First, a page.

Waveform gets back to its one-window roots with the View Manager. This popout is a panel from which you can control the visibility of... all the other panels. With the number of panels now employed in the DAW being pretty large, having one place to command them all works efficiently in practice, although some may feel it takes too many clicks. 

Waveform 10 introduces 62 new processors in the form of the ‘Artisan Collection’. These plugins come from the crowdsourced developer Airwindows, and are inspiring, leftfield processors that can really get your sonic exploration started. Effects like Energy and Hard Vacuum get things nice and pumped, for example, while Guitar Conditioner is a great mix-readier for more than just guitars. 

The Artisan Collection plugins are simple but hugely effective. With their somewhat undescriptive names and functionality these may take some getting used to but once you do they’re a boon for creative uses. 

Multi-sampler

The once-simple Multi-Sampler is increasingly comprehensive. Version 10’s update introduces a 64-sample maximum, layer mute and solo, and the option for layer selection to reflect the last note played by MIDI input. Elsewhere, you can use new recording tools to get sounds into Multi-Sampler on the Record page. There’s a retrospective record function, which monitors the track’s input in the background, and brings up the last 30 seconds of audio from the buffer when activated - you don’t even need to have had a Multi-Sampler running. You can also set Multi-Sampler’s record input to System Output, taking its cue from your whole computer, so you can sample from other apps running at the same time. Since Waveform 10.1, this function has had a few bugs ironed out. 

Grouping has become more fully featured in Waveform 10, which now lets you link or unlink common properties between grouped items as you see fit: Volume, Pan, Mute, Solo, Record (arm), Send, Colour, Height and Visibility can be connected across members of a group as needed. 

Tracks and clips can now be edited in dedicated windows, making things easier for those with screen space to spare or non-standard users, such as audio editors, podcasters, obsessive beat slicers et al. There’s a new MIDI Preview tool that can audition multiple notes at the position you place it, and Range Selection, which lets you select and group items based on time, not based on where clips start and end.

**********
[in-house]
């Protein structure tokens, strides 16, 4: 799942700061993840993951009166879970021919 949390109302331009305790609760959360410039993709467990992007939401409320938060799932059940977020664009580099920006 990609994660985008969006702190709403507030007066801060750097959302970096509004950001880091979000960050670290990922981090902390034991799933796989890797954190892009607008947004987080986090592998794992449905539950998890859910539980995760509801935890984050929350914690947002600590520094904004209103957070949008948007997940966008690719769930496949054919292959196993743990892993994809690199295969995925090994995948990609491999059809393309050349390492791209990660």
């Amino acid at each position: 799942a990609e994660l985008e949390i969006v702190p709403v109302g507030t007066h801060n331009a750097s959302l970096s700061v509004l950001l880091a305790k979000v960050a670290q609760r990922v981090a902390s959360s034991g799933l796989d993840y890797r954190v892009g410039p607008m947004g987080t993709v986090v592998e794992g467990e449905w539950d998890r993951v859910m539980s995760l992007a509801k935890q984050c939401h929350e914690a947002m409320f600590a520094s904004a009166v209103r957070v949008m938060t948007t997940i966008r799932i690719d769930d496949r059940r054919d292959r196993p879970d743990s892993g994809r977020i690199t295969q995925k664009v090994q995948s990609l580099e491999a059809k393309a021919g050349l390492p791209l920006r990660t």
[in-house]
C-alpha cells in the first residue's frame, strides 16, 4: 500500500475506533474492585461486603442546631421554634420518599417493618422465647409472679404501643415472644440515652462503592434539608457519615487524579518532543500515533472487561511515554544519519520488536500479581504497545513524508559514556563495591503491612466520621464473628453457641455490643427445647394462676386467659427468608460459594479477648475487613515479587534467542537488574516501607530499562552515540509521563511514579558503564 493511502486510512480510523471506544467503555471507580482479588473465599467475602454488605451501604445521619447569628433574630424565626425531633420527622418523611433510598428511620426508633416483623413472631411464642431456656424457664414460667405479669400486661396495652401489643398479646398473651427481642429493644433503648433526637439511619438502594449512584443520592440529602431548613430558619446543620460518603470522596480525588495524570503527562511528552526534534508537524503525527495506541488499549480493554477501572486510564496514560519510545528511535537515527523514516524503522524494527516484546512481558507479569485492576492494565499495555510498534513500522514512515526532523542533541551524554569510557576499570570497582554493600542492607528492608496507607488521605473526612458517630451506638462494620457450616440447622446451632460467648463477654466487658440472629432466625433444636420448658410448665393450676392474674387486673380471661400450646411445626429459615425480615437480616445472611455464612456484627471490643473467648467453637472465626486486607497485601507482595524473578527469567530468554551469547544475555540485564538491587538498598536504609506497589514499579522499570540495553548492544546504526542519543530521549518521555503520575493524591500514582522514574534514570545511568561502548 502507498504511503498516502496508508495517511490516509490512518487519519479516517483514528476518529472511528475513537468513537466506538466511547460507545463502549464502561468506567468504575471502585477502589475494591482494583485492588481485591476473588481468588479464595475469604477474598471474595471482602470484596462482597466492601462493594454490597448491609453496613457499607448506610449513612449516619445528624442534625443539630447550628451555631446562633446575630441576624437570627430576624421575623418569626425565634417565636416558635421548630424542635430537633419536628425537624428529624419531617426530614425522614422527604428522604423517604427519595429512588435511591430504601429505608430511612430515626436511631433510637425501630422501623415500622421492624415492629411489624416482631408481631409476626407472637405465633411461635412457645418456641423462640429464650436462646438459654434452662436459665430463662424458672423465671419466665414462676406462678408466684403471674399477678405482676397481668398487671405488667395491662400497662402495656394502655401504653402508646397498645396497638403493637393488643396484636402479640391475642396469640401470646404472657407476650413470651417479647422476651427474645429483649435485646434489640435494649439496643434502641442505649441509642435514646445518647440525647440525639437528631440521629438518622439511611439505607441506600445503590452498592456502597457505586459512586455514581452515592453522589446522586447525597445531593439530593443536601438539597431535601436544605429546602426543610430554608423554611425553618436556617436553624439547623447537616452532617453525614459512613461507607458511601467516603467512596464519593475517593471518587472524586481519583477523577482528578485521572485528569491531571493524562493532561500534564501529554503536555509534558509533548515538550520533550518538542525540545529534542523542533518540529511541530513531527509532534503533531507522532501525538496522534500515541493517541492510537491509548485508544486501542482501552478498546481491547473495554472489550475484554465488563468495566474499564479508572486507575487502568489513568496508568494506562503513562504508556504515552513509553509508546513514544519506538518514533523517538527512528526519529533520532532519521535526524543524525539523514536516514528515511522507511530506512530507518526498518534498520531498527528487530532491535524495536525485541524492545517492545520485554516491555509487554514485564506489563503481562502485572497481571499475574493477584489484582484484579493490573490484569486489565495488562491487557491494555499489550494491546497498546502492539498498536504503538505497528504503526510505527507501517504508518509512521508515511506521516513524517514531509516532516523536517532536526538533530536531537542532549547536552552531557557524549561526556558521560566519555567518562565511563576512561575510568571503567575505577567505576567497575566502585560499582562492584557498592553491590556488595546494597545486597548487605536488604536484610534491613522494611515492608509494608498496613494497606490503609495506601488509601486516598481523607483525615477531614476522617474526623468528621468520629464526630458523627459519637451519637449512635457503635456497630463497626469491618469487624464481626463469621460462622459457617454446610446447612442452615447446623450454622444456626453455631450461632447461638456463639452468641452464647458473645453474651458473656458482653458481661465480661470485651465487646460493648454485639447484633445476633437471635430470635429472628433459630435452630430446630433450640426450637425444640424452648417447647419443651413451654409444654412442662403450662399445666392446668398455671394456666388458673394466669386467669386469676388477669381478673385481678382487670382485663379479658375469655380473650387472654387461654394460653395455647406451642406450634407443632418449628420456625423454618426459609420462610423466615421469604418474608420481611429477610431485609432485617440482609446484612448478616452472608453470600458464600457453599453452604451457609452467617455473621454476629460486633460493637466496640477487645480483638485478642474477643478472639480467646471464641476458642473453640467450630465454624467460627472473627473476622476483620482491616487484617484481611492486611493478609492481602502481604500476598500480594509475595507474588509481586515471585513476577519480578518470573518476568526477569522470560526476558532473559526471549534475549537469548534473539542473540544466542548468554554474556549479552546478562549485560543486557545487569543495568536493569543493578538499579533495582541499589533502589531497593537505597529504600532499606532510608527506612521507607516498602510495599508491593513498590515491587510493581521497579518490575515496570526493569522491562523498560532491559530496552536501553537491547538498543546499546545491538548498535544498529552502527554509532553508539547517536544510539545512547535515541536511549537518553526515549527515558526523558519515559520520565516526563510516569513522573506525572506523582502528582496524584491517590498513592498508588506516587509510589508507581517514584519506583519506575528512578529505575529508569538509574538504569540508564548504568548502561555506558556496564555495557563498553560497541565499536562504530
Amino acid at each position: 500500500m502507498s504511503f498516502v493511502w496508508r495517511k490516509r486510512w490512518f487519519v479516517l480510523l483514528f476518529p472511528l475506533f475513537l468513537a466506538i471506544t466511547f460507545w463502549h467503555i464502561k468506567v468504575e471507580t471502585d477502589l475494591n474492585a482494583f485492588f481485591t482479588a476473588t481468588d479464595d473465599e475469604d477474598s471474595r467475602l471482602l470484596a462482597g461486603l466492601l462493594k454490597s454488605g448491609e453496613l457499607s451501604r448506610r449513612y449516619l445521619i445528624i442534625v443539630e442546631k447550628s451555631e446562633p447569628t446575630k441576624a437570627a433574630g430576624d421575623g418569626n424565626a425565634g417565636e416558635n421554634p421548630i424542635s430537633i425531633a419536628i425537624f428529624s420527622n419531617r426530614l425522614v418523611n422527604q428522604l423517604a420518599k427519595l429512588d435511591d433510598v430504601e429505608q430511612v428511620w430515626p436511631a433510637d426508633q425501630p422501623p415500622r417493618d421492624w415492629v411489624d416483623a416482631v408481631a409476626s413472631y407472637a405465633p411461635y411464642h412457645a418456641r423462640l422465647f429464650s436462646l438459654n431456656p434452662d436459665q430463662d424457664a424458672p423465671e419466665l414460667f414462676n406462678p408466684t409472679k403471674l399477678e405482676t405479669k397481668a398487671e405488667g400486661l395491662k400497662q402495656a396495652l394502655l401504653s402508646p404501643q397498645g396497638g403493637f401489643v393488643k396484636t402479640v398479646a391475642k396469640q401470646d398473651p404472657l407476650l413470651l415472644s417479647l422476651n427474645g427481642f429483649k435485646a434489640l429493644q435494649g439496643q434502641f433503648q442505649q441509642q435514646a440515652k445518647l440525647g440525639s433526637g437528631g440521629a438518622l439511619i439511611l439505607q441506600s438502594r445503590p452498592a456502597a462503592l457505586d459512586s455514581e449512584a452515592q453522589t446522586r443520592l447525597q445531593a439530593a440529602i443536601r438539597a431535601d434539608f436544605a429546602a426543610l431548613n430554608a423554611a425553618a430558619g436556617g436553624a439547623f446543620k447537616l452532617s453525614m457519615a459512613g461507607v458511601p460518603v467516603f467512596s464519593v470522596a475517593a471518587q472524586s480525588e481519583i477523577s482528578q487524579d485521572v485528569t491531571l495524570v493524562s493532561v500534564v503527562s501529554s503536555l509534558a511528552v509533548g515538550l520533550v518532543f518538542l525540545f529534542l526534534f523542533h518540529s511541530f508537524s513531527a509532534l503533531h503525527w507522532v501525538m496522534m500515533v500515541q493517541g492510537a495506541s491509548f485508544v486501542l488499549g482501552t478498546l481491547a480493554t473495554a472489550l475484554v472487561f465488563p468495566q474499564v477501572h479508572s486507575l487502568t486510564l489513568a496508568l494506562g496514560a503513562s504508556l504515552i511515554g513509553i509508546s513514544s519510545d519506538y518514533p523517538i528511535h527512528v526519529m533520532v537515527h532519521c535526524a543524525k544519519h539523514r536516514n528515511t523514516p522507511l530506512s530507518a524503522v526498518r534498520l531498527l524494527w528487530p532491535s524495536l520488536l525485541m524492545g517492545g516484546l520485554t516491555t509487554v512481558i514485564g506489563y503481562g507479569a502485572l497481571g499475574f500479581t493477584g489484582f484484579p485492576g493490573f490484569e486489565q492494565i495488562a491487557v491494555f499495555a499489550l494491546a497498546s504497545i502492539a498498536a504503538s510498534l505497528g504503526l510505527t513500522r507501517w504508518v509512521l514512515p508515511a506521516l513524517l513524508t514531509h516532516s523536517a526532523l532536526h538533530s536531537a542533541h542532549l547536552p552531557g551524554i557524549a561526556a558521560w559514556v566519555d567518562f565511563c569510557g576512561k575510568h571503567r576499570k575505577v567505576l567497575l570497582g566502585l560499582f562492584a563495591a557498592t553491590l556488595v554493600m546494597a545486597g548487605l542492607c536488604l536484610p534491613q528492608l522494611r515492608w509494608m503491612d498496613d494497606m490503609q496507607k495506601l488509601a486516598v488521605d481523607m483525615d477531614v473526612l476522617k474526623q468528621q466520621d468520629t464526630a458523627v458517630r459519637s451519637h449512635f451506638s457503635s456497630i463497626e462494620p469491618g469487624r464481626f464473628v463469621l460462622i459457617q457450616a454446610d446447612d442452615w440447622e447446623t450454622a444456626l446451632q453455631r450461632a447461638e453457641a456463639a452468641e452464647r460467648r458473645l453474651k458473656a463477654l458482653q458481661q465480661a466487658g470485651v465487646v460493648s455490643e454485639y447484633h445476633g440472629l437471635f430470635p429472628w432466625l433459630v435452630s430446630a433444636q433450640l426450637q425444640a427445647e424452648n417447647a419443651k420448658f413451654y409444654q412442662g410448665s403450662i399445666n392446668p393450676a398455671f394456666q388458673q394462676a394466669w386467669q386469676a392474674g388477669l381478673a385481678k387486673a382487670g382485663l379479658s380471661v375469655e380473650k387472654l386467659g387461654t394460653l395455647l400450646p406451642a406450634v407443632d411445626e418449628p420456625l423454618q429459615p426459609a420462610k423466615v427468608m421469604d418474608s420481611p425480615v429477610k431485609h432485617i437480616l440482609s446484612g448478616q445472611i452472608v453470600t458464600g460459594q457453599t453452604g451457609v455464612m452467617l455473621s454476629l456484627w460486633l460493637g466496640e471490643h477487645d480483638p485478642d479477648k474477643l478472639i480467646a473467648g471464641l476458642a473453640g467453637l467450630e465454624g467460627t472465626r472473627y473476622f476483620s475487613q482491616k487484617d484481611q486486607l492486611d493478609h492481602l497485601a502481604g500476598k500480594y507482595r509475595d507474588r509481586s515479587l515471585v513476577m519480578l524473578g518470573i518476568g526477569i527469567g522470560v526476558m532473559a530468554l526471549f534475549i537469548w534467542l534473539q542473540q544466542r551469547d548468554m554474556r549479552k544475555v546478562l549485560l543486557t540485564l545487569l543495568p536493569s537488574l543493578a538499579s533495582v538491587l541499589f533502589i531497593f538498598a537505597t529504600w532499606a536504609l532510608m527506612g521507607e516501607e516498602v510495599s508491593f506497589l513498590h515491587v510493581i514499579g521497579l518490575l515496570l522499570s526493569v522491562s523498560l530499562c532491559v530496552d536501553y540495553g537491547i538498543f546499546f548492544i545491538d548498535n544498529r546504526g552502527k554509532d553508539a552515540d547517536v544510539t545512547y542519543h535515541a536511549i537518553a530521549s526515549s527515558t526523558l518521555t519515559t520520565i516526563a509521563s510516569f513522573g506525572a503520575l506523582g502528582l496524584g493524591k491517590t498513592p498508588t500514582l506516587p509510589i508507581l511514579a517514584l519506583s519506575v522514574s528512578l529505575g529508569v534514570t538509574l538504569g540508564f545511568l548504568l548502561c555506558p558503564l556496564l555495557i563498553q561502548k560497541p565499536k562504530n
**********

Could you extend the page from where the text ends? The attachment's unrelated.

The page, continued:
Warping audio at transients to quantise it to a groove is an essential feature in modern DAWs, and Waveform’s take on that is Groove Doctor, a four-step process that lets you fine-tune your work by seeing what’s being done throughout. Groove Doctor is more like a macro-driven assistant, helping you make multiple edits within a clip by automatically detecting slices, then cutting, moving, crossfading and rejoining them. To show how it works, after you finish with the Groove Doctor, if you Undo your changes, you’ll go through each stage individually. All the messy work is done through friendly settings, making Groove Doctor a sure cure for your audio timing ills. It involves more steps than solutions offered by other DAWs, although this also means it’s a lot more customisable too. 

Every version of Waveform has its brilliant new ideas. Here, these are Mute/Solo dragging - where clicking either on one channel and holding the mouse button down will ‘paste’ the settings to other channels as you roll over them - and automatic reloading after Waveform crashes. 

This is a huge update, and there’s plenty more that we haven’t got into. Version 10 will inspire current owners, placate lapsed users, and attract new ones in equal measure.